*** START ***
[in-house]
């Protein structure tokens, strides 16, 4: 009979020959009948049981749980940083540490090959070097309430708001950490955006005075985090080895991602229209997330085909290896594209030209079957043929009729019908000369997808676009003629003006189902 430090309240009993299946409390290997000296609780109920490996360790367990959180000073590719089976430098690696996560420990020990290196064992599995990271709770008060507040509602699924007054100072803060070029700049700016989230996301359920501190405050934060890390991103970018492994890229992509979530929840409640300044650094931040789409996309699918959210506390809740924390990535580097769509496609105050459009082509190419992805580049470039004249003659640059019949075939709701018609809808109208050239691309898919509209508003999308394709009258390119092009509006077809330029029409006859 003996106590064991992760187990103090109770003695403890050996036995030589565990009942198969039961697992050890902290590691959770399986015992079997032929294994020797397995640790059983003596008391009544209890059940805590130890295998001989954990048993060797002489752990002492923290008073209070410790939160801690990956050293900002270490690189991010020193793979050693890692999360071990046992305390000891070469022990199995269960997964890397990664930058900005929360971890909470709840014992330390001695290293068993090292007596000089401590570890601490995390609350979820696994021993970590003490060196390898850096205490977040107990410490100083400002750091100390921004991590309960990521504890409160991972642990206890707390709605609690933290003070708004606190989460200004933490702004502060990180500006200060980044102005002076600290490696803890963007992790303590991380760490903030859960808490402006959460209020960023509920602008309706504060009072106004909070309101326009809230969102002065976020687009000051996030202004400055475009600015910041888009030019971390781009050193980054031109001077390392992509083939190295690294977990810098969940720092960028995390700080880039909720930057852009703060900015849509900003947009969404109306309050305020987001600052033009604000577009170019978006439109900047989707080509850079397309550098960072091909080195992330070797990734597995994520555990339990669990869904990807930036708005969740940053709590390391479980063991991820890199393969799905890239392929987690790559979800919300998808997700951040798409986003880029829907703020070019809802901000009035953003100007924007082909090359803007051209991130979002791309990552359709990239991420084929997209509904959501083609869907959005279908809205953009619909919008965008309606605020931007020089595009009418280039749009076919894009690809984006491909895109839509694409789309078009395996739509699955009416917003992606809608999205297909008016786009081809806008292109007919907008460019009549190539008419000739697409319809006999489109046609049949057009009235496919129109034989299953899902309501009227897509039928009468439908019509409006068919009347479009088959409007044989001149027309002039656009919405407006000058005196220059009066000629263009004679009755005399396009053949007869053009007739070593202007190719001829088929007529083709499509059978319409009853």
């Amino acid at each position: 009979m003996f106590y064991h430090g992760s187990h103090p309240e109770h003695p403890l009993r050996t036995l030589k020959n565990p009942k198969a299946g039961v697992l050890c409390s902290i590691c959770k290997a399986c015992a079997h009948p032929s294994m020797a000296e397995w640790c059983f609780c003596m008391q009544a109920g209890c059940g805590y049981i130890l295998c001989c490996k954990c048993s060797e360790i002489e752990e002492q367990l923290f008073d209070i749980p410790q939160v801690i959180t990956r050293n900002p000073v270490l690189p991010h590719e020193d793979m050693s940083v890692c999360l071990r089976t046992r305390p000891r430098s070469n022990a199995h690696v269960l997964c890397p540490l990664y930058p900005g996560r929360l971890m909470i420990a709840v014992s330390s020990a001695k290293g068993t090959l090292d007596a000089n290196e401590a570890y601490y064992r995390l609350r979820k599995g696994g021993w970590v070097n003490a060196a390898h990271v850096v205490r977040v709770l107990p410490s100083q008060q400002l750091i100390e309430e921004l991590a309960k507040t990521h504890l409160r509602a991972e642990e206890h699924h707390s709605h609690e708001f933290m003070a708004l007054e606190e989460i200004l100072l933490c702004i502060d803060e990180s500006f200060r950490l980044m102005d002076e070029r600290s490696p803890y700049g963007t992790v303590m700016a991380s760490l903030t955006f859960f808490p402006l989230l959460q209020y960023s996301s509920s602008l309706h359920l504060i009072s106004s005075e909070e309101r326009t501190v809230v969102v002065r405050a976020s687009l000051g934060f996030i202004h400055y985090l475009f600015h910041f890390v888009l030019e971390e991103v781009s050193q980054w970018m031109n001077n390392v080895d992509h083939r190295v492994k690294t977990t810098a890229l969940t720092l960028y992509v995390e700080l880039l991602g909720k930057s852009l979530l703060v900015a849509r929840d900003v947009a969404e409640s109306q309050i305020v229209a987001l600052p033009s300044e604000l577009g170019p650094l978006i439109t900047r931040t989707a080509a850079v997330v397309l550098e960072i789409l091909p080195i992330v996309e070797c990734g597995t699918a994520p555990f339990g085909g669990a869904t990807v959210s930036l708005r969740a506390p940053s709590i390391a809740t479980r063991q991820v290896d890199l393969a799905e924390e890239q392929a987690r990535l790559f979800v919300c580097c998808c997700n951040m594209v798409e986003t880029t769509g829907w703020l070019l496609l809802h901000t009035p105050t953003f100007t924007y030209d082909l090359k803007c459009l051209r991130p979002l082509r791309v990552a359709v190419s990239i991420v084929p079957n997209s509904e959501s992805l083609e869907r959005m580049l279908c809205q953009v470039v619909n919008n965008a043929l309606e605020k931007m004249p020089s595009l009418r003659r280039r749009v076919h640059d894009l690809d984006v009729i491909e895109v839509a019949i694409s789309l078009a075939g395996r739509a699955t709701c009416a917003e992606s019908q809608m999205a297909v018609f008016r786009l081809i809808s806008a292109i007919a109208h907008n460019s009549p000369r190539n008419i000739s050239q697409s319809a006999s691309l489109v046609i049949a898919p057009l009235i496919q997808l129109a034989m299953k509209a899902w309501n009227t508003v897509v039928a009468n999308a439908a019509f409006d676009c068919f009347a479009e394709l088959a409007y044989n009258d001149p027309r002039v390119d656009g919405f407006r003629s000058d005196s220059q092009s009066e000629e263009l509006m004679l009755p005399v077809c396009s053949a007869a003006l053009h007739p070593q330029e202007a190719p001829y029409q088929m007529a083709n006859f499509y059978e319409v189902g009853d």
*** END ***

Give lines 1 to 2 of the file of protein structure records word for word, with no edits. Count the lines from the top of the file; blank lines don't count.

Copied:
[in-house]
């Protein structure tokens, strides 16, 4: 009979020959009948049981749980940083540490090959070097309430708001950490955006005075985090080895991602229209997330085909290896594209030209079957043929009729019908000369997808676009003629003006189902 430090309240009993299946409390290997000296609780109920490996360790367990959180000073590719089976430098690696996560420990020990290196064992599995990271709770008060507040509602699924007054100072803060070029700049700016989230996301359920501190405050934060890390991103970018492994890229992509979530929840409640300044650094931040789409996309699918959210506390809740924390990535580097769509496609105050459009082509190419992805580049470039004249003659640059019949075939709701018609809808109208050239691309898919509209508003999308394709009258390119092009509006077809330029029409006859 003996106590064991992760187990103090109770003695403890050996036995030589565990009942198969039961697992050890902290590691959770399986015992079997032929294994020797397995640790059983003596008391009544209890059940805590130890295998001989954990048993060797002489752990002492923290008073209070410790939160801690990956050293900002270490690189991010020193793979050693890692999360071990046992305390000891070469022990199995269960997964890397990664930058900005929360971890909470709840014992330390001695290293068993090292007596000089401590570890601490995390609350979820696994021993970590003490060196390898850096205490977040107990410490100083400002750091100390921004991590309960990521504890409160991972642990206890707390709605609690933290003070708004606190989460200004933490702004502060990180500006200060980044102005002076600290490696803890963007992790303590991380760490903030859960808490402006959460209020960023509920602008309706504060009072106004909070309101326009809230969102002065976020687009000051996030202004400055475009600015910041888009030019971390781009050193980054031109001077390392992509083939190295690294977990810098969940720092960028995390700080880039909720930057852009703060900015849509900003947009969404109306309050305020987001600052033009604000577009170019978006439109900047989707080509850079397309550098960072091909080195992330070797990734597995994520555990339990669990869904990807930036708005969740940053709590390391479980063991991820890199393969799905890239392929987690790559979800919300998808997700951040798409986003880029829907703020070019809802901000009035953003100007924007082909090359803007051209991130979002791309990552359709990239991420084929997209509904959501083609869907959005279908809205953009619909919008965008309606605020931007020089595009009418280039749009076919894009690809984006491909895109839509694409789309078009395996739509699955009416917003992606809608999205297909008016786009081809806008292109007919907008460019009549190539008419000739697409319809006999489109046609049949057009009235496919129109034989299953899902309501009227897509039928009468439908019509409006068919009347479009088959409007044989001149027309002039656009919405407006000058005196220059009066000629263009004679009755005399396009053949007869053009007739070593202007190719001829088929007529083709499509059978319409009853």